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Mere “Presence of Patent” in Alleged Facts Not Sufficient to Invoke Federal Jurisdiction for Complaint Not Grounded in Patent Law

February 08, 2001

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Last Month at the Federal Circuit - March 2001

Judges: Mayer (author), Michel, and Dyk

In Uroplasty, Inc. v. Advanced UroScience, Inc., No. 00-1185 (Fed. Cir. Feb. 8, 2001), the Federal Circuit vacated and remanded a decision from the U.S District Court for the District of Minnesota with instructions to dismiss for lack of jurisdiction.

This case arises from research conducted by Uroplasty, Inc. (“Uroplasty”) and its subsidiary Bioplasty, Inc. (“Bioplasty”) to create bulking agents for urinary incontinence. Uroplasty took issue with actions by Timothy Lawin, a former employee of Bioplasty, when he filed a patent application as coinventor for pyrolitic carbon-coated microparticles that later issued as U.S. Patent No. 5,451,406 (“the ‘406 patent”). While working at Bioplasty, Lawin had executed many agreements in connection with his employment that restricted his use and disclosure of Bioplasty trade secrets. These agreements also contained noncompetition provisions. At the time he filed his application, Lawin was CEO and Chairman of Brennan Medical (“Brennan”) and Chairman of Advanced UroScience, Inc. (“UroScience”).

In 1994, Lawin sued Bioplasty seeking indemnification for a 1991 lawsuit against Lawin and Bioplasty. As a settlement, Bioplasty released Lawin and Brennan “from all actions which Bioplasty or its creditors may then or in the future have ‘arising out of or in connection with, the prior actions of the parties to the agreement.’”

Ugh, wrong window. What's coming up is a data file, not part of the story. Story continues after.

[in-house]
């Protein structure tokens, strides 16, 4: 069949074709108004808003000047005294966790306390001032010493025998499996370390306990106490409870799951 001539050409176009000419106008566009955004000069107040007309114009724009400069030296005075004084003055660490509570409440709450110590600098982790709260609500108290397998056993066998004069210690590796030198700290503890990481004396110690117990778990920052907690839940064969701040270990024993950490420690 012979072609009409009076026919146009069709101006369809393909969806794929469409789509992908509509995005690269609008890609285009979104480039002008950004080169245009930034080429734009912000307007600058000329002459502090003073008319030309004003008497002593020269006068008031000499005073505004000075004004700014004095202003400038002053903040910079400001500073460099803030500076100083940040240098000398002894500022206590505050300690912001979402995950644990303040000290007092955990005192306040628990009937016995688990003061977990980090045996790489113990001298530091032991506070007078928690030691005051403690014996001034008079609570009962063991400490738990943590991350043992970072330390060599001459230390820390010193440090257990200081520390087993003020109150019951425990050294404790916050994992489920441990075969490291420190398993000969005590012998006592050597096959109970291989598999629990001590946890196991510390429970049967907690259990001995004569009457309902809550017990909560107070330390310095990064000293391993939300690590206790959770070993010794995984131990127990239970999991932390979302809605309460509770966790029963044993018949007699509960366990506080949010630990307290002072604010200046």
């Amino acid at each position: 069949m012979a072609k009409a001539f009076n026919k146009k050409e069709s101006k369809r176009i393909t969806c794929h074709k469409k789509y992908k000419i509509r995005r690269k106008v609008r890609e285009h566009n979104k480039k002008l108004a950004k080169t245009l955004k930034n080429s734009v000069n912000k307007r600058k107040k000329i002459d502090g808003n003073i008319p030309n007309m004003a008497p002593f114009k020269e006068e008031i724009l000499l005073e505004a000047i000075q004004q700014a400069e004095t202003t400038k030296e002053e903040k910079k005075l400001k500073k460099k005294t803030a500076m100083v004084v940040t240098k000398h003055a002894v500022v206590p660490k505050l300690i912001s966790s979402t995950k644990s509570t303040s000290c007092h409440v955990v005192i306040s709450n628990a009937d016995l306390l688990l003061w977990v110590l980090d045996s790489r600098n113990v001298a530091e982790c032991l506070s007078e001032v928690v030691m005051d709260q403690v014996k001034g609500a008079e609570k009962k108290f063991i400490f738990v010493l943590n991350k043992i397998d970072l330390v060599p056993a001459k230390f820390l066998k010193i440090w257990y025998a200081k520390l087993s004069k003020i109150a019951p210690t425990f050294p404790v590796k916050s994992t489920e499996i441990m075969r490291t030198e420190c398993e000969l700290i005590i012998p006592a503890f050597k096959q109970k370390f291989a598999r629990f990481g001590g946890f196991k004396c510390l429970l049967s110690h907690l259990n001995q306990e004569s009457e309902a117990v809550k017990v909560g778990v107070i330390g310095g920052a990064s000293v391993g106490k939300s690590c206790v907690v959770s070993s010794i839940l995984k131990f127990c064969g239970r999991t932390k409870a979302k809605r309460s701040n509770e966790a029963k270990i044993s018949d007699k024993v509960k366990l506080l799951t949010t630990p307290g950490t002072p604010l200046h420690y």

In this case, Uroplasty originally sued Lawin, UroScience, and Brennan in Minnesota state court, alleging trade secret misappropriation, breach of fiduciary duty, and breach of contract. As part of their defense, UroScience and Lawin removed the case to federal district court, citing an interference filed by Uroplasty against the ‘406 patent that allegedly called into question whether the application and patent are in any way based upon confidential information and trade secrets.

The district court granted SJ, finding no trade secret misappropriation and finding that UroScience did not breach its contracts with or fiduciary duties to Uroplasty because those claims relied on proof of trade secret misappropriation. Uroplasty appealed.

The issue before the Federal Circuit was whether the asserted claims can invoke federal jurisdiction. The Court stated the familiar rule on removal: “A case may only be removed from state to federal court if it originally could have been brought in federal court.” 28 U.S.C. § 1441 (1994). Citing AT&T Co. v. Integrated Network Corp., 972 F.2d 1321 (Fed. Cir. 1992), the Court ruled that the mere existence of a patent that resulted from misappropriation of trade secrets, breach of fiduciary duty, or breach of contract was not sufficient to invoke federal jurisdiction. Those claims and elements can be decided without requir - ing the resolution of a substantial issue of patent law. Thus, the district court did not have jurisdiction, and the Court remanded with instructions to dismiss.